Engrossed as I was in the story, it seemed that old Eddie had entirely forgotten that I was there. It seemed as if he was telling the story to himself, rather than to me as a listener. None the less, I sat content by the fire, propping the shield that had been attached to the pack against a large rock, and got as comfortable as I could. Eddie paused before continuing with his tale. He put his lute down and took a sip of the broth from his bowl. The fire crackled as Eddie re positioned himself, and he looked at me.
“How much did Daniel tell you about the Battle of Fredrickstead, young man?”
His inquiry was accompanied with a look of concern. I replied,
“Only that thirty two men died at his hands that day.”
Eddie for no reason apparent to myself, looked relieved.
“Aye, he did. Most did not die by his hand or sword though.” He chuckled.
“How did he kill thirty two men then?” I asked, having already assumed the answer. The millstones were probably a majority of his kills, but I felt it necessary to entertain the old man.
Eddie took a breath of preparation, “To answer that, I will continue where I had left off.”
He continued the tale.
“The sun had fallen, and most of the men were armed and ready, waiting atop the hills surrounding the hamlet. Daniel and his scouts scurried along in the darkness to a collection of torches which lit up the pitch darkness only slightly. This mass of light in a dark place was the one of the two war parties, the other taking the opposite end of the town, lead by Elyse and Gerald. Your uncle and myself took charge of the one at hand, and Daniel had news of the approaching army. It appeared as if the size of the army had been cut in half, which we later found out to be because that idiot David thought we had gone East and taken shelter in the woods of Wergen. David took his best soldiers and left the rest to search the south, where we were. David’s decision was not entirely misguided though, as some of the men who fled Fredrickstead upon arriving, had been sighted near Wergen. Although they were cowards, they did not deserve to be butchered as they were during David’s fury upon realizing he had made a mistake. But I digress.”
“Upon hearing the news of half the expecting opposing force, many of the men rejoiced quietly. This angered myself slightly, and I took it upon myself to remind everyone that most of us would still die her tonight. “Less than three hundred fifty farmers, workers, and young men, against four hundred skilled and trained soldiers” I reminded them. The war party grew silent and went back to brooding in the darkness. An hour passed, and the marching of David’s men could be heard. The entire plan rested on the assumption that upon seeing a deserted hamlet, the enemy would spend the night, and then loot in the morning before leaving. Luckily we assumed correctly as four hundred soldiers poured through a small break in the hills and into Fredrickstead. Thanks to our friend Gerald, who had the bright idea to wait until most fell asleep to begin the attack, we waiting until what was most likely three in the morning. One of our men lit the signal, the other war party responded and it was on.”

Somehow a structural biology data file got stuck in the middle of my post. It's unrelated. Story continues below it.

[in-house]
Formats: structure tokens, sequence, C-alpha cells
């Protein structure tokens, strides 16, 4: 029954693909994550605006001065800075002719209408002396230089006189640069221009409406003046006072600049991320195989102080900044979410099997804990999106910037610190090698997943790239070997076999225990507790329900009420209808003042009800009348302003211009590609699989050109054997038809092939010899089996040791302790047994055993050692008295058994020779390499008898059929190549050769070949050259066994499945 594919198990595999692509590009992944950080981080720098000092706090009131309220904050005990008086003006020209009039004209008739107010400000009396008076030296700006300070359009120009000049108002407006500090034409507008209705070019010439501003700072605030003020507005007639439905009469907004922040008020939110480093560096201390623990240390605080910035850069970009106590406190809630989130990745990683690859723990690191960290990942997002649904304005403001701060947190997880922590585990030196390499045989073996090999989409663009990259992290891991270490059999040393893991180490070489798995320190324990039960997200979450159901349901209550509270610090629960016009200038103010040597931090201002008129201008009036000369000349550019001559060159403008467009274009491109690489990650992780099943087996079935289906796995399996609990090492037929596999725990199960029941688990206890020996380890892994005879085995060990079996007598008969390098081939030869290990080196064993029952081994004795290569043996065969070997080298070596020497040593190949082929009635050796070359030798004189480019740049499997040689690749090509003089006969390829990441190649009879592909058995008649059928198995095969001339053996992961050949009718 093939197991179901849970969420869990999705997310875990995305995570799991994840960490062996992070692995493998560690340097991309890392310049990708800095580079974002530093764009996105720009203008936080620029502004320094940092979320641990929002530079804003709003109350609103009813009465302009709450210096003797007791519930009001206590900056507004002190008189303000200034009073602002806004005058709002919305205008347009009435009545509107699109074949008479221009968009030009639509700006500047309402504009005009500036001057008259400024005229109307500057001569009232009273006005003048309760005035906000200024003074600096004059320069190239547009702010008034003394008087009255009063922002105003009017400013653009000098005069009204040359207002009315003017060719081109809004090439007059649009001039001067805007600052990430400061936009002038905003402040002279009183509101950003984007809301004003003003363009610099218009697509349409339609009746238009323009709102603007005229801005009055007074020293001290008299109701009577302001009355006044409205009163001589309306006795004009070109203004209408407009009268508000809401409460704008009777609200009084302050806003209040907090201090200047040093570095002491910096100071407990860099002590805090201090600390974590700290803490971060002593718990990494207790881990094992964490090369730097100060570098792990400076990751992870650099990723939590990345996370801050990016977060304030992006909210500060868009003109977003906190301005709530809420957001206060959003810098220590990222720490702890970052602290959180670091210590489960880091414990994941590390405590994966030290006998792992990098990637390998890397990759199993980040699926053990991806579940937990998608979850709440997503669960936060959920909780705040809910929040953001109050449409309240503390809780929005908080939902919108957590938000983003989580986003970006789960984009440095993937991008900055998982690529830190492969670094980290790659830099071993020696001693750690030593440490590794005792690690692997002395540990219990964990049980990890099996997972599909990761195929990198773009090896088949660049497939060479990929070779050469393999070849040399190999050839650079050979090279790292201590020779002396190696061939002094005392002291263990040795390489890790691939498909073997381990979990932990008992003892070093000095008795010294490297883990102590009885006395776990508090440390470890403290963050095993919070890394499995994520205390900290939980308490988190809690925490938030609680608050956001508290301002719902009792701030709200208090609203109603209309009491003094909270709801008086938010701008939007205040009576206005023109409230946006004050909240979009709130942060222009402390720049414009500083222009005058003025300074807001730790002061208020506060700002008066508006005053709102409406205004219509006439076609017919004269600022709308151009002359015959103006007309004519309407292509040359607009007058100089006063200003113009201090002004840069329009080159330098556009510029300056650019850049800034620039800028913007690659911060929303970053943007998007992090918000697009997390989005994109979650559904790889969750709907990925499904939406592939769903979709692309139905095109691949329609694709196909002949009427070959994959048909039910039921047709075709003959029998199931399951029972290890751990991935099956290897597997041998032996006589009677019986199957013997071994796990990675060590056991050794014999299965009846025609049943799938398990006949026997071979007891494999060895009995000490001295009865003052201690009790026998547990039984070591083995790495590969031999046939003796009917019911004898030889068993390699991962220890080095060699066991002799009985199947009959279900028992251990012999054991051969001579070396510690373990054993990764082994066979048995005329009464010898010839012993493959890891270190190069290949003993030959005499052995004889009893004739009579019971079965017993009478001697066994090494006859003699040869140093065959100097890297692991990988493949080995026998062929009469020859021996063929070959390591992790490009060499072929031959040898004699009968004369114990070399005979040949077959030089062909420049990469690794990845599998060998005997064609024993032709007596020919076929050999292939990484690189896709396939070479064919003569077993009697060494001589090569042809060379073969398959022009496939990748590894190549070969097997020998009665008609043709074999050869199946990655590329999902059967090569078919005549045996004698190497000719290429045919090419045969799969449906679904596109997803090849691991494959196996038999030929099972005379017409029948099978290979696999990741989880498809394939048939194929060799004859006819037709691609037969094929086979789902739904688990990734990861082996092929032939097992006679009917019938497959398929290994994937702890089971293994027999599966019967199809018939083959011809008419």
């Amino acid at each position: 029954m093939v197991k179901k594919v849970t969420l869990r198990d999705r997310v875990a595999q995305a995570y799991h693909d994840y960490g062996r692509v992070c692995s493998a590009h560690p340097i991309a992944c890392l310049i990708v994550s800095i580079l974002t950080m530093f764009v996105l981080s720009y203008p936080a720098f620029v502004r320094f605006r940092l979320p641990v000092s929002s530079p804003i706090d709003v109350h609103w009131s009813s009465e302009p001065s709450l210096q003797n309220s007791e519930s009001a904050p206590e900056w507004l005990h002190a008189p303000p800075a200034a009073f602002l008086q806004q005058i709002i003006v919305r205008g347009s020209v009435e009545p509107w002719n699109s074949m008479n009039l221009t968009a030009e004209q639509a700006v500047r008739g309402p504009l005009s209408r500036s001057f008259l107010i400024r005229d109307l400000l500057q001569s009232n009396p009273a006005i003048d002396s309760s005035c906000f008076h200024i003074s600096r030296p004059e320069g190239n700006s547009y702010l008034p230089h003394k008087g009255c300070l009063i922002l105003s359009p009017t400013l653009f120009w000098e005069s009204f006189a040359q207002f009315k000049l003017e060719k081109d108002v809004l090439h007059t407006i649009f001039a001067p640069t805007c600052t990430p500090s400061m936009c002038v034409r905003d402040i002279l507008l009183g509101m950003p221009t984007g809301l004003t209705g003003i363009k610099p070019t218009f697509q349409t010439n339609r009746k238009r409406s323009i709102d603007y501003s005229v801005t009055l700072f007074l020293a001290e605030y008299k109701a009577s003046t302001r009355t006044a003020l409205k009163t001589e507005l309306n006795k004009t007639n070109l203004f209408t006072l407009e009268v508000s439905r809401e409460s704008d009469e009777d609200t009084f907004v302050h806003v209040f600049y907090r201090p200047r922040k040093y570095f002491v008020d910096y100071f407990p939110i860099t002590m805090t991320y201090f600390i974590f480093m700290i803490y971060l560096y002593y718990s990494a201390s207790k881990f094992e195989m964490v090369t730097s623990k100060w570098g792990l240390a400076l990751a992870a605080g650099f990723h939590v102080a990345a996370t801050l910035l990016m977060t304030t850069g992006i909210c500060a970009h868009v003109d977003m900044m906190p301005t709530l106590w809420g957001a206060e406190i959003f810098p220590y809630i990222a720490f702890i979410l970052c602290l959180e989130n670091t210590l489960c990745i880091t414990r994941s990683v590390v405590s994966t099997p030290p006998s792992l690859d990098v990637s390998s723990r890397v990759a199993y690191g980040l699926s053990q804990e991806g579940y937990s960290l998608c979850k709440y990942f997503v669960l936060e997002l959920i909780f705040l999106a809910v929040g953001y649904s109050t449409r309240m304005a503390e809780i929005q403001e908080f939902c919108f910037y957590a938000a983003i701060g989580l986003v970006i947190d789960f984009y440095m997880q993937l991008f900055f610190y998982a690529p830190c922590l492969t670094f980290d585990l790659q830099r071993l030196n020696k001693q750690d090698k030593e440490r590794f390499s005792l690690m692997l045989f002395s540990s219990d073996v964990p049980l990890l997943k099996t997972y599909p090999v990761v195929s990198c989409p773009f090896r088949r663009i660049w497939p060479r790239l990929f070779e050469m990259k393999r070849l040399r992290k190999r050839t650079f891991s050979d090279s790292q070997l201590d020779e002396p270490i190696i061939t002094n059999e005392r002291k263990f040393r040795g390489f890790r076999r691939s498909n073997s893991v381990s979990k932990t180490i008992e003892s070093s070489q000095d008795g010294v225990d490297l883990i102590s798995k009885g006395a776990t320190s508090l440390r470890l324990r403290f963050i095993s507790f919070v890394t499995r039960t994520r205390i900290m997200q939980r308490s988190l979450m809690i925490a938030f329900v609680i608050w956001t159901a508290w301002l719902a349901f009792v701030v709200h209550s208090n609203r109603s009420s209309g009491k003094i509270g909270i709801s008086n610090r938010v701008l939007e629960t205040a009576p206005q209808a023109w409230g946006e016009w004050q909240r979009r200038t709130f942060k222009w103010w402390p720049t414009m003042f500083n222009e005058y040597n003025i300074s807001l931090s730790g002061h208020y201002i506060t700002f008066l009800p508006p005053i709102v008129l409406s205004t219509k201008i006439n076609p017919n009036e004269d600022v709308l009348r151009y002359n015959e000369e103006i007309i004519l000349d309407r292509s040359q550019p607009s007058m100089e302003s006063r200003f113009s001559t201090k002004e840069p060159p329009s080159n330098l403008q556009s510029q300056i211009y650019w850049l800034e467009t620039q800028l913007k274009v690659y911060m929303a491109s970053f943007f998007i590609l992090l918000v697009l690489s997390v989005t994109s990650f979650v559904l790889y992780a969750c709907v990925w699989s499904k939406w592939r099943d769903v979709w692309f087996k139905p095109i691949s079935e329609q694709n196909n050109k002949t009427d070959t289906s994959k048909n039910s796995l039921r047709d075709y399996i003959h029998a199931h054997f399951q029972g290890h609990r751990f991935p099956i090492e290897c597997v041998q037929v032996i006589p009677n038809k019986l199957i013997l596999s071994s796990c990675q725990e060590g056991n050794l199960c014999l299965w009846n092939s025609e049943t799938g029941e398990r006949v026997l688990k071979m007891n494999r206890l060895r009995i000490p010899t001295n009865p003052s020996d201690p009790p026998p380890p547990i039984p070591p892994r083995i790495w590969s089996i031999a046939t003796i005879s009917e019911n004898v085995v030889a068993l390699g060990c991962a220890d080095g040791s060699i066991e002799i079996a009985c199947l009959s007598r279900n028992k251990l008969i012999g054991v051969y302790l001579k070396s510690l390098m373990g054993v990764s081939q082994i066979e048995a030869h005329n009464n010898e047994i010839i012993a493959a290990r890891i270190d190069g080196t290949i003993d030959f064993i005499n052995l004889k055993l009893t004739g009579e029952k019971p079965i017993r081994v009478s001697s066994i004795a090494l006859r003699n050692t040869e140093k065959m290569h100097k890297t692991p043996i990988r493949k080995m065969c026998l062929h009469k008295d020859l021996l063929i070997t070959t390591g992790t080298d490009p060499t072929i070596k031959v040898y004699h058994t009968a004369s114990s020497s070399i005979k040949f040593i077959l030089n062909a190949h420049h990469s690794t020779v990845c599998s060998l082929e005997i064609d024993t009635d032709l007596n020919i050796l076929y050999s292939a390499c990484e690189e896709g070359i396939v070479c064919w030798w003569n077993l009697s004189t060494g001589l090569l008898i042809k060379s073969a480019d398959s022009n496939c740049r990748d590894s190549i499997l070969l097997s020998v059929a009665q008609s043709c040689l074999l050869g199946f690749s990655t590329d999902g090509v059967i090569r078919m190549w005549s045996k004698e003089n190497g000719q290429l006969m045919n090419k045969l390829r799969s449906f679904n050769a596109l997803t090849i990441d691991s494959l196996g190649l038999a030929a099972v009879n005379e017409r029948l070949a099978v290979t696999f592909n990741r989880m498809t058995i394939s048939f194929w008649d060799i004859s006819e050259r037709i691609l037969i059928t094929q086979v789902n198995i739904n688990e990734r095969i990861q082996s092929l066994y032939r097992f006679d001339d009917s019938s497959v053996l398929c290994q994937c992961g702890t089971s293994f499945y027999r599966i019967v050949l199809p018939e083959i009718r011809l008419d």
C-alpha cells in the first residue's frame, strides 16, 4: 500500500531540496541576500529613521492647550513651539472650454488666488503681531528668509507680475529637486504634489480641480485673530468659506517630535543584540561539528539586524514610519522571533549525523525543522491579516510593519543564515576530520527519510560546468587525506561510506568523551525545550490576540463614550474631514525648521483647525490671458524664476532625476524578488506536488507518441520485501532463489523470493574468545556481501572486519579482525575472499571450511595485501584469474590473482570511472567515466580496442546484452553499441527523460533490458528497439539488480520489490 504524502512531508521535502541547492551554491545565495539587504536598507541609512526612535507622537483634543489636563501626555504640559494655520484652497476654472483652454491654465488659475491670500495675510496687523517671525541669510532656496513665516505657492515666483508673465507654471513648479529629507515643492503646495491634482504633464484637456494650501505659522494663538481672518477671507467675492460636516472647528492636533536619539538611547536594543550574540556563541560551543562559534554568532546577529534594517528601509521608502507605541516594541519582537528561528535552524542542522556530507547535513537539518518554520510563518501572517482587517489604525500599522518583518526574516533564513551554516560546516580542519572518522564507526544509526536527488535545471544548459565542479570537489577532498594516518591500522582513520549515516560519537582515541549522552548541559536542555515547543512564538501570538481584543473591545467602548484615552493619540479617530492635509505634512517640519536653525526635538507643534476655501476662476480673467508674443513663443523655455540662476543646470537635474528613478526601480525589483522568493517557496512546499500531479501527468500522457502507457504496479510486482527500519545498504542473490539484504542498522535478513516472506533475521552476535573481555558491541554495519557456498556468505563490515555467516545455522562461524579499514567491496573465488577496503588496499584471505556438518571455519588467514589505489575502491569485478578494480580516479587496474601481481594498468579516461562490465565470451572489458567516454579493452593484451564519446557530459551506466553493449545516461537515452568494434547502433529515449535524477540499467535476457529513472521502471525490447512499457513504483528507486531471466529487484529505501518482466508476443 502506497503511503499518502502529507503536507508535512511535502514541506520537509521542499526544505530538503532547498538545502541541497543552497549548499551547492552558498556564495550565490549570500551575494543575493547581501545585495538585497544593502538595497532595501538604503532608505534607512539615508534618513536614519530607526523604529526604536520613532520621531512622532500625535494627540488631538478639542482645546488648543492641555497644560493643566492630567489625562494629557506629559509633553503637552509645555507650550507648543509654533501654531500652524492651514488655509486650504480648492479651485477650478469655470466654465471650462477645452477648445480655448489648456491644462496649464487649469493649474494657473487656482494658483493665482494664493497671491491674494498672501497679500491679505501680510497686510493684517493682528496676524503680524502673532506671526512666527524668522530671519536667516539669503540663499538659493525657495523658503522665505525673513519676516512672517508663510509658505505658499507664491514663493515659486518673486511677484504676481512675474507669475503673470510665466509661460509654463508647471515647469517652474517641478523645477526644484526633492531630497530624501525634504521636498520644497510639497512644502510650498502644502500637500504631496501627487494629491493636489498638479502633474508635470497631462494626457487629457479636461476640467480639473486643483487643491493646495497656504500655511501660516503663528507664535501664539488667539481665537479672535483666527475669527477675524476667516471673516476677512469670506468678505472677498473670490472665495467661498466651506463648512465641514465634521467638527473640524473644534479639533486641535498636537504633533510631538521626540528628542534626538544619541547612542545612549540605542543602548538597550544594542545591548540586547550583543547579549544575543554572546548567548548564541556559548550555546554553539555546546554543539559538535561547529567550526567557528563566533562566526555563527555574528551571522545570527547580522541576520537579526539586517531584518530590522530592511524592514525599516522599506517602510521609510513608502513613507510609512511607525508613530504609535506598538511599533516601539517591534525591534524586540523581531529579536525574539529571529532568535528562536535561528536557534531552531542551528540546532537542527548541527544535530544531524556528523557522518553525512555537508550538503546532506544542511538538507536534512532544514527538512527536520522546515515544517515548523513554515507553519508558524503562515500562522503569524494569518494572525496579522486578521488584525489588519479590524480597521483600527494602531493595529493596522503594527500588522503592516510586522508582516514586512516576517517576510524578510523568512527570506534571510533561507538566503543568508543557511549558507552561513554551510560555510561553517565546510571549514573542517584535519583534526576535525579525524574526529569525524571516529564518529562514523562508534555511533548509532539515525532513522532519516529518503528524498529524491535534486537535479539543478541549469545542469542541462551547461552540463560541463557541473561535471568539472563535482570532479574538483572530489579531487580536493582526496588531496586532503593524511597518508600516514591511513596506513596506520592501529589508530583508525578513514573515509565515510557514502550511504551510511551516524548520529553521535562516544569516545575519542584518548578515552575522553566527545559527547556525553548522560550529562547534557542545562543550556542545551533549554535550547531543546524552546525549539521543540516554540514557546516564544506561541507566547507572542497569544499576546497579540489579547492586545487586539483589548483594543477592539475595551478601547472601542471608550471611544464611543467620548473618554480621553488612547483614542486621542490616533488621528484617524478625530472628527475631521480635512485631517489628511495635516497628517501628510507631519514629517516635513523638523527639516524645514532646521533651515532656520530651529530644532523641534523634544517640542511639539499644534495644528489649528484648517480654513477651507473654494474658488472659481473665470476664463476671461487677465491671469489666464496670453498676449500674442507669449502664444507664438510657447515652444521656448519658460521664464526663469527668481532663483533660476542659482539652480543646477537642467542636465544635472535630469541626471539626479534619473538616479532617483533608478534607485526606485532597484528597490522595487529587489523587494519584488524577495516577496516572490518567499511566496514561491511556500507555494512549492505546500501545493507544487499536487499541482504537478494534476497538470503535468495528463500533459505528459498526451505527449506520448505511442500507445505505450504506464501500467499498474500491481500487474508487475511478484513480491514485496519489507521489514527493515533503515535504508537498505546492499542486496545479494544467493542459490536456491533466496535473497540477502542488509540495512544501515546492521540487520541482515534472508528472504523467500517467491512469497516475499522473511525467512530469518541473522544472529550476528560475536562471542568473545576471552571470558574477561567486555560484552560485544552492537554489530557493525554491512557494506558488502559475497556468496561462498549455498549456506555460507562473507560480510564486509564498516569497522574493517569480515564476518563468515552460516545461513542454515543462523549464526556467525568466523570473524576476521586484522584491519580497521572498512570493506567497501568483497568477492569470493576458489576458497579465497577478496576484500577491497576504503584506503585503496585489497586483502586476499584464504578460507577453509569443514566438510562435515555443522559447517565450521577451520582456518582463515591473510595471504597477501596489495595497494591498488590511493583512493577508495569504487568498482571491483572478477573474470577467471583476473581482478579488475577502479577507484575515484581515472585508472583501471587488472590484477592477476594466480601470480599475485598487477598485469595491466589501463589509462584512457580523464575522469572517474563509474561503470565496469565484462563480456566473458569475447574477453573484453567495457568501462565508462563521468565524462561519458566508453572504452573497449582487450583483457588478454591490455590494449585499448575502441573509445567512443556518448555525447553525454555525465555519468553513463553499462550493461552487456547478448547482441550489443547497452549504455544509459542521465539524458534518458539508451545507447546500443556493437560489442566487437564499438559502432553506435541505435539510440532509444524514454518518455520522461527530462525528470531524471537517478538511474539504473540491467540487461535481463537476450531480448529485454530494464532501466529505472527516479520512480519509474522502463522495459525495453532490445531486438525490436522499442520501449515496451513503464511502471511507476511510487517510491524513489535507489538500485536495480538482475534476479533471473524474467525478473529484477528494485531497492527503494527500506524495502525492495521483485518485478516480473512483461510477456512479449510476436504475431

“If you were impressed by the thirty two your uncle killed, then Gerald’s death count would make you faint son. To start the battle, Gerald and his band of archers had arrows lit by some magic of Elyse, and let loose the fiery birds of the night. The fire that was born of those arrows engulfed the town quickly, which we had made certain it would with kindling and coal placed in precise locations. At least fifty of their men died in those flames. From the tips of the hills, it felt as if we were staring into a massive campfire, and all the enemy soldiers were small anchovies caught in the heat, roasting alive. As we heard the screams of dozens of burning soldiers, our men prepared the millstone for its descent into the blinding light. The enemy had caught on and began to climb desperately and frantically up the hills. They were met with a hard crushing death. Your uncle crushed at least thirty of the thirty two men with his millstones. It wasn’t long before we ran out of the massive make shift weapons, and we began our climb downward into the still hot embers of a town that was alive and well earlier that week. ”
Interrupting the old man I asked “How many men do you think remained when you entered the town?”
The old man pondered for a minute.
“Well, I would say we lost less than ten men at that point in the fight, and upon arriving at the village, we outnumbered them quite a bit, so most likely they had less then two hundred and fifty. The fight in the embers was the most costly for our cause. By the end of it, We had a count of one hundred and seventy nine men, with forty enemy soldiers taken as prisoners. Unfortunately Gerald had perished during this fight, along with countless other great men. Elyse, Daniel, and myself mourned greatly the following day, and we did not find respite until we arrived at Fort Magen after a weeks journey south.”
Eddie became silent briefly, then quickly added,
“My… our first real victory.”
I had become entranced with his tales of swords, stones, and war. I sat patiently anticipating him to continue his story at Fort Magen. He looked at me and yawned.
“Perhaps you will hear the rest of it if we make it to tomorrow night young man.”
He stood up and got into his tent. Shortly after snores from his tent were heard in addition to my uncles. I sat there for a while, imagining the horrors of war. I was grateful to have not known those horrors, but found myself wanting the same glory and achievement that these older men had earned. I could always dream about war in my sleep I realized. It was not long before there were three men snoring in harmony.
To be continued 3/8/16